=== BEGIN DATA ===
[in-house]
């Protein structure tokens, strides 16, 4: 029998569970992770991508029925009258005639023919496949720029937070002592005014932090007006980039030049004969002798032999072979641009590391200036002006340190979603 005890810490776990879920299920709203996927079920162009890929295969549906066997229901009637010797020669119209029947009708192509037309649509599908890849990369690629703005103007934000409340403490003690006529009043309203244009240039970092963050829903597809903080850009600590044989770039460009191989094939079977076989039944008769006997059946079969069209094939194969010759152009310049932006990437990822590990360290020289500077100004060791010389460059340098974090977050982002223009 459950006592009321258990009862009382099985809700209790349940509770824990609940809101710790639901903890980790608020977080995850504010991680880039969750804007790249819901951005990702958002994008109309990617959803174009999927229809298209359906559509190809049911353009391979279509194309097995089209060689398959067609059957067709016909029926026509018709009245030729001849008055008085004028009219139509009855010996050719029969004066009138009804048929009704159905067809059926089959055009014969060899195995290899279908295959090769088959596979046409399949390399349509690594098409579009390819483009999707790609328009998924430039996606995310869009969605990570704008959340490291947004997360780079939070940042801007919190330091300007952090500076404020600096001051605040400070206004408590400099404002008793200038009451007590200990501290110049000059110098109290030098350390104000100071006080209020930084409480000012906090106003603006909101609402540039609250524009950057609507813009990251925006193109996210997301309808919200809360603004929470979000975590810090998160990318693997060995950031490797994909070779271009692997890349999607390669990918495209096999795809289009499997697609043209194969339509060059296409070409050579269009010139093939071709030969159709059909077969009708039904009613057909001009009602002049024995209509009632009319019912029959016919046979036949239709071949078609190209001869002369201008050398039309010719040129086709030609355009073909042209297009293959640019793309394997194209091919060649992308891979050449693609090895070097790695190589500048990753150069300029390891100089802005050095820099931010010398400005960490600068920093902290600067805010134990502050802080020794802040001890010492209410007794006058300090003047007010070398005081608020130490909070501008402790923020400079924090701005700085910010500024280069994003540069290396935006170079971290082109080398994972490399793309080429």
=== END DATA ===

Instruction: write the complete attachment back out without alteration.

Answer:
[in-house]
């Protein structure tokens, strides 16, 4: 029998569970992770991508029925009258005639023919496949720029937070002592005014932090007006980039030049004969002798032999072979641009590391200036002006340190979603 005890810490776990879920299920709203996927079920162009890929295969549906066997229901009637010797020669119209029947009708192509037309649509599908890849990369690629703005103007934000409340403490003690006529009043309203244009240039970092963050829903597809903080850009600590044989770039460009191989094939079977076989039944008769006997059946079969069209094939194969010759152009310049932006990437990822590990360290020289500077100004060791010389460059340098974090977050982002223009 459950006592009321258990009862009382099985809700209790349940509770824990609940809101710790639901903890980790608020977080995850504010991680880039969750804007790249819901951005990702958002994008109309990617959803174009999927229809298209359906559509190809049911353009391979279509194309097995089209060689398959067609059957067709016909029926026509018709009245030729001849008055008085004028009219139509009855010996050719029969004066009138009804048929009704159905067809059926089959055009014969060899195995290899279908295959090769088959596979046409399949390399349509690594098409579009390819483009999707790609328009998924430039996606995310869009969605990570704008959340490291947004997360780079939070940042801007919190330091300007952090500076404020600096001051605040400070206004408590400099404002008793200038009451007590200990501290110049000059110098109290030098350390104000100071006080209020930084409480000012906090106003603006909101609402540039609250524009950057609507813009990251925006193109996210997301309808919200809360603004929470979000975590810090998160990318693997060995950031490797994909070779271009692997890349999607390669990918495209096999795809289009499997697609043209194969339509060059296409070409050579269009010139093939071709030969159709059909077969009708039904009613057909001009009602002049024995209509009632009319019912029959016919046979036949239709071949078609190209001869002369201008050398039309010719040129086709030609355009073909042209297009293959640019793309394997194209091919060649992308891979050449693609090895070097790695190589500048990753150069300029390891100089802005050095820099931010010398400005960490600068920093902290600067805010134990502050802080020794802040001890010492209410007794006058300090003047007010070398005081608020130490909070501008402790923020400079924090701005700085910010500024280069994003540069290396935006170079971290082109080398994972490399793309080429």